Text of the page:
It will take a lot more than just tinkering with the city - it's a whole new urban challenge, writes Barun Roy.
One of the many "visionary" things Trinamool Congress leader Mamata Banerjee has promised to accomplish if her party comes to power in West Bengal is to turn Kolkata into London. Well, as visions go that's laudable, indeed, but, as mankind moves irreversibly into a rapidly urbanising world with worsening living conditions, visions alone won't ease the urban pressure.
Of course, Mamata is being euphemistic. No city can be a clone of another unless it's an artificial copy dropped from heaven. We take it, therefore, that her reference to London stands for what a good, liveable city should be like: clean, green, orderly, commuter-friendly, aesthetic, harmonious, and well maintained, with lots of open areas, well-laid roads, and a balanced integration of spaces for business, work and leisure.
In Kolkata's case, it would also mean banishing hand-pulled rickshaws and hand-pushed carts, permanent vendor occupation of sidewalks, festering slums - London doesn't have any of these - and everything else that contributes to urban chaos and unhealthy living conditions. If that's the case, her city would require massive, bold, and often unpopular reconstruction of its image. Would Mamata have the political courage to take such measures?
Kolkata's ills are true of most of India's cities. London or not, they all need massive redevelopment, and the same question must be asked of all who are charged to save our cities from degenerating into urban rat holes. It's all the more urgent since we seem blithely oblivious of the magnitude and complexities of the urban challenge while the rest of economically dynamic Asia is continuously reshaping its urban future.
Singapore we all know. Hong Kong is an amazing example of how to stay alive and thrive within narrow geographical limits. Kuala Lumpur has wonderfully preserved its picture-postcard image by developing a new and equally picture-perfect administrative centre, Putrajaya. Seoul has improved its look dramatically simply by relocating its business and government districts and turning the giant former centre-city traffic intersection into a park. Bangkok isn't a nightmare anymore.
Even Hanoi and Ho Chi Minh City are transforming so nicely as to earn the world's attention. Both cities have moved out thousands of people to make room for inner-city redevelopment while building new, well-connected suburban centres to balance out the distribution of populations and activities.
But it's in China, more than anywhere else, that Asia's urban history is being rewritten. Beijing is a shining example of how a whole new city can rise on its old foundations when action blends with vision in equal proportions. Based on the concept of "one street, one centre, and four parks," downtown Shanghai has thoroughly reconfigured its residential space and created a more harmonious balance between various urban functions. Seventy other major cities around China are spending scores of billions of dollars to build a brighter urban future.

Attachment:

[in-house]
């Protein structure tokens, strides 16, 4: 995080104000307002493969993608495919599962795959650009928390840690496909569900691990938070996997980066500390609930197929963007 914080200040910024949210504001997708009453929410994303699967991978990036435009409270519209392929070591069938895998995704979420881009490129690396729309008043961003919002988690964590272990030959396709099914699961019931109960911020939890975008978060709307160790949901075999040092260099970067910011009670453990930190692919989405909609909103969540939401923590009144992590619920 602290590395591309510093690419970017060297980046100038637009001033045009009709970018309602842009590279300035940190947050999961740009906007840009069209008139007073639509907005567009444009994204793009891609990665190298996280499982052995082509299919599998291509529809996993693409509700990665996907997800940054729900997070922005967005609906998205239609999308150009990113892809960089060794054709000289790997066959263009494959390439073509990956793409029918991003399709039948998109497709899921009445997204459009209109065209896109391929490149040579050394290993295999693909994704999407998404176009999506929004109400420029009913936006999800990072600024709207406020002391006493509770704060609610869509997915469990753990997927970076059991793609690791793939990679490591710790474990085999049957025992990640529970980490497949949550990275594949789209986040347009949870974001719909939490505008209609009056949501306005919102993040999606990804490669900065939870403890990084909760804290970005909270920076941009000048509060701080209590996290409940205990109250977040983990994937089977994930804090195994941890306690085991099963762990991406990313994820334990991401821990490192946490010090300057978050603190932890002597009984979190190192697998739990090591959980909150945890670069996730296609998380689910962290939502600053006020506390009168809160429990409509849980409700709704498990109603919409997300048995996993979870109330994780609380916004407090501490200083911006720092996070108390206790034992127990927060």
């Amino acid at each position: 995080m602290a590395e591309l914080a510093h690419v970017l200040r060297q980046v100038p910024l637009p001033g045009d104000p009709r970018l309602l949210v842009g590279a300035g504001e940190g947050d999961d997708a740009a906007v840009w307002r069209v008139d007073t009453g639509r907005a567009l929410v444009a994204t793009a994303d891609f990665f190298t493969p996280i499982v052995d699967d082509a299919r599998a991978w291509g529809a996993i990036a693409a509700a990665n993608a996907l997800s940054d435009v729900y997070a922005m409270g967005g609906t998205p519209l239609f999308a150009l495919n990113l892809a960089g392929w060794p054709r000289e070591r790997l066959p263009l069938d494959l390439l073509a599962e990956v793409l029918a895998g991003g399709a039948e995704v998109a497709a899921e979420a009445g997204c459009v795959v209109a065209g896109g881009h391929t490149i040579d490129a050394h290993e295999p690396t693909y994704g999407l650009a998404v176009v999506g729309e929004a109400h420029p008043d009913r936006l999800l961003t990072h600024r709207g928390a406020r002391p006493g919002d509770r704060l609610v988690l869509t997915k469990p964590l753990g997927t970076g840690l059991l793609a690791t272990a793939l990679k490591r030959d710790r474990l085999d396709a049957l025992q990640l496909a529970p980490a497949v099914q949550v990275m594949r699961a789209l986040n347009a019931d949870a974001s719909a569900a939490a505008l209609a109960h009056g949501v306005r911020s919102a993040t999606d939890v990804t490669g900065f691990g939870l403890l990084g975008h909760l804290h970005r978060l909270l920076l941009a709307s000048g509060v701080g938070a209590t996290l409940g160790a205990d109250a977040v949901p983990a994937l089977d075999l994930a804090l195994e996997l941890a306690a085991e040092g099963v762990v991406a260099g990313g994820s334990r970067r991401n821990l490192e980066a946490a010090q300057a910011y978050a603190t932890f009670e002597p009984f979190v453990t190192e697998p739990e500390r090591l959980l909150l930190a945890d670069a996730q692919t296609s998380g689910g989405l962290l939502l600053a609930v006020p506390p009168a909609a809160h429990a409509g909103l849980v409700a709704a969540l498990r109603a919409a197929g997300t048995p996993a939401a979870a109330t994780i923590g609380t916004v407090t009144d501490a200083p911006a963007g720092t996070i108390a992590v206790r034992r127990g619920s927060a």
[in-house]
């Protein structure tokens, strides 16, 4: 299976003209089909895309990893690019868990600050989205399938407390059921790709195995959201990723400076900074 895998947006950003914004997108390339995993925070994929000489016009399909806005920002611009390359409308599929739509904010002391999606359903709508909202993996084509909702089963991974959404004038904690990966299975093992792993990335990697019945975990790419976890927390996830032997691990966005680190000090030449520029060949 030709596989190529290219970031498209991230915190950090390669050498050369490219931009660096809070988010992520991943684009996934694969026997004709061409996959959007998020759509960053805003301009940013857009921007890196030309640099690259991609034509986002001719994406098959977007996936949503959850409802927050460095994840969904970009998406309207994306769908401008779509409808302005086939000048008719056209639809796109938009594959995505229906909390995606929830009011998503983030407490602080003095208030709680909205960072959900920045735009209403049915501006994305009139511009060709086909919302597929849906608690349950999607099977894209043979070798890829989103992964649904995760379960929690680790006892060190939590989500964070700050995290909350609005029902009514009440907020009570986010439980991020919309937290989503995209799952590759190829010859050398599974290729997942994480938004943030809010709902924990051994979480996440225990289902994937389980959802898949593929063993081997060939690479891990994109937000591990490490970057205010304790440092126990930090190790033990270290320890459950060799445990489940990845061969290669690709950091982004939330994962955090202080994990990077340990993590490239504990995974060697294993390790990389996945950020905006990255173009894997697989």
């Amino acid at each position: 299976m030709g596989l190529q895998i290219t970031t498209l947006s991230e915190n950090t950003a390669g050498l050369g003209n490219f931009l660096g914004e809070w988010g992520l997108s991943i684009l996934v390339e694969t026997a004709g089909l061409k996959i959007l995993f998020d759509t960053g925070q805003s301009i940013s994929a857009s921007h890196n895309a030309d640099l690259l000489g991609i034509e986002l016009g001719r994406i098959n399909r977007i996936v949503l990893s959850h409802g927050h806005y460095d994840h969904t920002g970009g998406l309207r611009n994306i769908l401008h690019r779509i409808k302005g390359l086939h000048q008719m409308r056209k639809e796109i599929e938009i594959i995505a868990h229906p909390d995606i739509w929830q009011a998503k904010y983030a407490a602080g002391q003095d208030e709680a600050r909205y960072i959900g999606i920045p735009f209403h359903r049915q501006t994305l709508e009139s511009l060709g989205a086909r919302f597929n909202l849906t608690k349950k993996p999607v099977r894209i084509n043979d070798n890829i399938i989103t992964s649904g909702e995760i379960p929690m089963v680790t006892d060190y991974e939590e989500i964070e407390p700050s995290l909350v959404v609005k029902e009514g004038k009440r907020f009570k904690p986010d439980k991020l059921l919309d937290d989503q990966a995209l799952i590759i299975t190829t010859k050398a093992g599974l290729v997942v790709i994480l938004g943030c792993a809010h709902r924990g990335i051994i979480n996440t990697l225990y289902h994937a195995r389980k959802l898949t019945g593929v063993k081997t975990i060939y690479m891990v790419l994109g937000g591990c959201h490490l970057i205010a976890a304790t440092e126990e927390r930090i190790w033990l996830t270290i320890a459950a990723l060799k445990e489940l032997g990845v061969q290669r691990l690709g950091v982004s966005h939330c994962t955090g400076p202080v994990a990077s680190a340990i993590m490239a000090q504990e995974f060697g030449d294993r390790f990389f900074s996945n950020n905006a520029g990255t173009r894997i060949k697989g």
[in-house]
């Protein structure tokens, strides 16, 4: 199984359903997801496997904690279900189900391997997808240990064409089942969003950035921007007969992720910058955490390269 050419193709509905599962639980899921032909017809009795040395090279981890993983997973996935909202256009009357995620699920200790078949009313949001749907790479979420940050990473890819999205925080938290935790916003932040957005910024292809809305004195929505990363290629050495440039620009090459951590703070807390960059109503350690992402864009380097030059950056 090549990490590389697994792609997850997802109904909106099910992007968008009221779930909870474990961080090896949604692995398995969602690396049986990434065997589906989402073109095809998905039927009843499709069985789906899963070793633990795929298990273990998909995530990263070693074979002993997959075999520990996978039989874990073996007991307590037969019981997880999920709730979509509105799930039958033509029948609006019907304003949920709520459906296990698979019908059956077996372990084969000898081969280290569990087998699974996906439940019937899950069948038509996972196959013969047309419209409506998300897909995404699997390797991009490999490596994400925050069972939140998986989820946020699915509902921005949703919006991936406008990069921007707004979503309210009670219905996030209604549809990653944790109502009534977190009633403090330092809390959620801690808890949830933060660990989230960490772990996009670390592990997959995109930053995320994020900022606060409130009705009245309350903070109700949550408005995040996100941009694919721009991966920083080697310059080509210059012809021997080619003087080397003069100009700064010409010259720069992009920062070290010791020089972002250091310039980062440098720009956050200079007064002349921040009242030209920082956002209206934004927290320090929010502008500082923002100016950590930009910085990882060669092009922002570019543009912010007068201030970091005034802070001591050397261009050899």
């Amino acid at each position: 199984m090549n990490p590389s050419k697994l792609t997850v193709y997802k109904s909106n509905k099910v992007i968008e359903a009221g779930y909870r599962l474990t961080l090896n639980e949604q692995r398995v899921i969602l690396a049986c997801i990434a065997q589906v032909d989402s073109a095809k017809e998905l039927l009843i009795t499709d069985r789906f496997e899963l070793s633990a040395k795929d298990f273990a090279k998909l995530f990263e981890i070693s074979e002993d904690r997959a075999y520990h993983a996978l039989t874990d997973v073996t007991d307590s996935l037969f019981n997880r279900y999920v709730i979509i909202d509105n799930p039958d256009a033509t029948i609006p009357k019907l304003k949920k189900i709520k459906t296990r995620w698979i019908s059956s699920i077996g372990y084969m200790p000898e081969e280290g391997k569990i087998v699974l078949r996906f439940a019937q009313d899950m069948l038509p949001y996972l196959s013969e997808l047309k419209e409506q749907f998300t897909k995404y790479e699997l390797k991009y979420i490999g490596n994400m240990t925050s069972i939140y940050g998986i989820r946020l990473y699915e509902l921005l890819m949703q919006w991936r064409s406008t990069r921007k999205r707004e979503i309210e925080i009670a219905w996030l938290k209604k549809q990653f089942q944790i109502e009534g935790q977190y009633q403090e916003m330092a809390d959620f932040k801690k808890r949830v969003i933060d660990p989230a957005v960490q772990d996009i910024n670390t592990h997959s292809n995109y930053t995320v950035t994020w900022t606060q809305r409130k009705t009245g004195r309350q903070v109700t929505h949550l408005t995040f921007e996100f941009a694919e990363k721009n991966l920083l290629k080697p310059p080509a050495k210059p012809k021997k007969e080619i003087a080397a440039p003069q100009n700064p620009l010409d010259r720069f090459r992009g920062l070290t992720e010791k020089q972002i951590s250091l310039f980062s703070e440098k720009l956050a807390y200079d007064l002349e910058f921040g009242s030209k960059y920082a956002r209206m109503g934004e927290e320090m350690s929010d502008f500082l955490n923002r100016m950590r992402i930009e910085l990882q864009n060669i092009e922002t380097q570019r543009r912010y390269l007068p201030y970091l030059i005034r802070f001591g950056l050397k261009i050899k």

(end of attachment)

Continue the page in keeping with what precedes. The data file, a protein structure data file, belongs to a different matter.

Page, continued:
Obviously, such changes can't come from patchwork and tinkering. They involve drastic demolitions, massive rebuilding, and large-scale relocation of affected people. Beijing's old quarters, for example, are being knocked down to make room for new roads, flyovers, high-rise residential complexes, and greenbelts.
Of course, such drastic facelifts can't always be popular, and, in the face of frequent popular outbursts against such changes, the authorities have been obliged to frame new rules to make it harder to seize property and turn it over to developers without full compensation.
Demolitions can't start until sales, compensation and relocation details are approved by two-thirds of affected homeowners. But, if anything, the new rules only reflect the government's willingness to mend its ways wherever necessary in order to reach its desired goal, not any inclination to step back from its course.
True, China's urban programme stems from its intense craving to present to the world a dynamic, captivating, modern face. But it's also born of a clear realisation that the future city must be a place where people and their activities can exist in a healthy balance.
The Germans have a new word for it - "balancity" - which is how they describe their presentation at the ongoing Expo 2010 in Shanghai on the theme "Better City, Better Life". Unless there's a balance between renewal and preservation, innovation and tradition, urbanity and nature, community and individual development, and work and leisure, a city can't be a good place to live in.
The Chinese have taken this concept to heart. One may not like the radicalism of their approach, but we'll be kidding ourselves if we think we can transform our cities by simply tinkering with them.
How will cities expand without encroaching on outlying rural areas? How are we going to build wider, straighter, newer roads unless we demolish obstacles coming in the way? How will the environment improve if there's no space to put in additional greenery? Our urban future will depend on how bold are we about answering these questions.